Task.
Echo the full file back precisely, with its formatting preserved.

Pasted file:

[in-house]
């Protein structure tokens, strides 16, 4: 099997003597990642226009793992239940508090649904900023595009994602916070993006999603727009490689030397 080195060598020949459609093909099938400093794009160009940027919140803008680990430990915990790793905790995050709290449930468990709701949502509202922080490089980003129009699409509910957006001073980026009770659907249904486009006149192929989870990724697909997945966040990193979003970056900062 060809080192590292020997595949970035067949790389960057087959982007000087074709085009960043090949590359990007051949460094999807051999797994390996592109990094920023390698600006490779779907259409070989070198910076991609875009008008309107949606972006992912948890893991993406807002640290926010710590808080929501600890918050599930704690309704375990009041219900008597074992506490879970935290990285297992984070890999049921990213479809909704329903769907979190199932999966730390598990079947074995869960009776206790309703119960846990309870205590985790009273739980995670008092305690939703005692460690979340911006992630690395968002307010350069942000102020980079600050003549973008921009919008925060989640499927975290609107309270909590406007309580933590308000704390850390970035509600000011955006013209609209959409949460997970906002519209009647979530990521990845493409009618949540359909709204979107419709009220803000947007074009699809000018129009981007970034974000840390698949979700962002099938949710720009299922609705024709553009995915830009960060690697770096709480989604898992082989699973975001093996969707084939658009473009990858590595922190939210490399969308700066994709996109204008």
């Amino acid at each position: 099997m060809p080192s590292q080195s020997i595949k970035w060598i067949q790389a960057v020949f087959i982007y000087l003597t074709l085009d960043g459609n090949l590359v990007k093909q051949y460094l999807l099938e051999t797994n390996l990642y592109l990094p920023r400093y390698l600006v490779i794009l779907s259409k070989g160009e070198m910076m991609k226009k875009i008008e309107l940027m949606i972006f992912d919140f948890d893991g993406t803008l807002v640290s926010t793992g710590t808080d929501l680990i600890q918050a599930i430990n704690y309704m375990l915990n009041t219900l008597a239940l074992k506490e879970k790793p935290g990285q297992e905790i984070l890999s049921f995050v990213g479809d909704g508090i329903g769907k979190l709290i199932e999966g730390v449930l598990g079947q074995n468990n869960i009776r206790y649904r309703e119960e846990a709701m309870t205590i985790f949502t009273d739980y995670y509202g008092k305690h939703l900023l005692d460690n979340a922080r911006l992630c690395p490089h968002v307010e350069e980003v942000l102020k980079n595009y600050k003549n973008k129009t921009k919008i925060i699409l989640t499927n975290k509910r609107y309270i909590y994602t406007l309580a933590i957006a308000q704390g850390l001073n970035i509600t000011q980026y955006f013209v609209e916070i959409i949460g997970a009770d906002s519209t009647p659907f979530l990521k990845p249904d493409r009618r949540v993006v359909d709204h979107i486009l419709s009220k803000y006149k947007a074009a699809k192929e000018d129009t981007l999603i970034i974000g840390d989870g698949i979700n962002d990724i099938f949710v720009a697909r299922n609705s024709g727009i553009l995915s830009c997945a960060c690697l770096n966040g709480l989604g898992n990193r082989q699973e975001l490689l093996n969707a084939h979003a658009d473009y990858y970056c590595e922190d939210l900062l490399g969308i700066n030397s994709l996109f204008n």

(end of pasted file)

[in-house]
């Protein structure tokens, strides 16, 4: 099997003597990642226009793992239940508090649904900023595009994602916070993006999603727009490689030397 080195060598020949459609093909099938400093794009160009940027919140803008680990430990915990790793905790995050709290449930468990709701949502509202922080490089980003129009699409509910957006001073980026009770659907249904486009006149192929989870990724697909997945966040990193979003970056900062 060809080192590292020997595949970035067949790389960057087959982007000087074709085009960043090949590359990007051949460094999807051999797994390996592109990094920023390698600006490779779907259409070989070198910076991609875009008008309107949606972006992912948890893991993406807002640290926010710590808080929501600890918050599930704690309704375990009041219900008597074992506490879970935290990285297992984070890999049921990213479809909704329903769907979190199932999966730390598990079947074995869960009776206790309703119960846990309870205590985790009273739980995670008092305690939703005692460690979340911006992630690395968002307010350069942000102020980079600050003549973008921009919008925060989640499927975290609107309270909590406007309580933590308000704390850390970035509600000011955006013209609209959409949460997970906002519209009647979530990521990845493409009618949540359909709204979107419709009220803000947007074009699809000018129009981007970034974000840390698949979700962002099938949710720009299922609705024709553009995915830009960060690697770096709480989604898992082989699973975001093996969707084939658009473009990858590595922190939210490399969308700066994709996109204008």
């Amino acid at each position: 099997m060809p080192s590292q080195s020997i595949k970035w060598i067949q790389a960057v020949f087959i982007y000087l003597t074709l085009d960043g459609n090949l590359v990007k093909q051949y460094l999807l099938e051999t797994n390996l990642y592109l990094p920023r400093y390698l600006v490779i794009l779907s259409k070989g160009e070198m910076m991609k226009k875009i008008e309107l940027m949606i972006f992912d919140f948890d893991g993406t803008l807002v640290s926010t793992g710590t808080d929501l680990i600890q918050a599930i430990n704690y309704m375990l915990n009041t219900l008597a239940l074992k506490e879970k790793p935290g990285q297992e905790i984070l890999s049921f995050v990213g479809d909704g508090i329903g769907k979190l709290i199932e999966g730390v449930l598990g079947q074995n468990n869960i009776r206790y649904r309703e119960e846990a709701m309870t205590i985790f949502t009273d739980y995670y509202g008092k305690h939703l900023l005692d460690n979340a922080r911006l992630c690395p490089h968002v307010e350069e980003v942000l102020k980079n595009y600050k003549n973008k129009t921009k919008i925060i699409l989640t499927n975290k509910r609107y309270i909590y994602t406007l309580a933590i957006a308000q704390g850390l001073n970035i509600t000011q980026y955006f013209v609209e916070i959409i949460g997970a009770d906002s519209t009647p659907f979530l990521k990845p249904d493409r009618r949540v993006v359909d709204h979107i486009l419709s009220k803000y006149k947007a074009a699809k192929e000018d129009t981007l999603i970034i974000g840390d989870g698949i979700n962002d990724i099938f949710v720009a697909r299922n609705s024709g727009i553009l995915s830009c997945a960060c690697l770096n966040g709480l989604g898992n990193r082989q699973e975001l490689l093996n969707a084939h979003a658009d473009y990858y970056c590595e922190d939210l900062l490399g969308i700066n030397s994709l996109f204008n």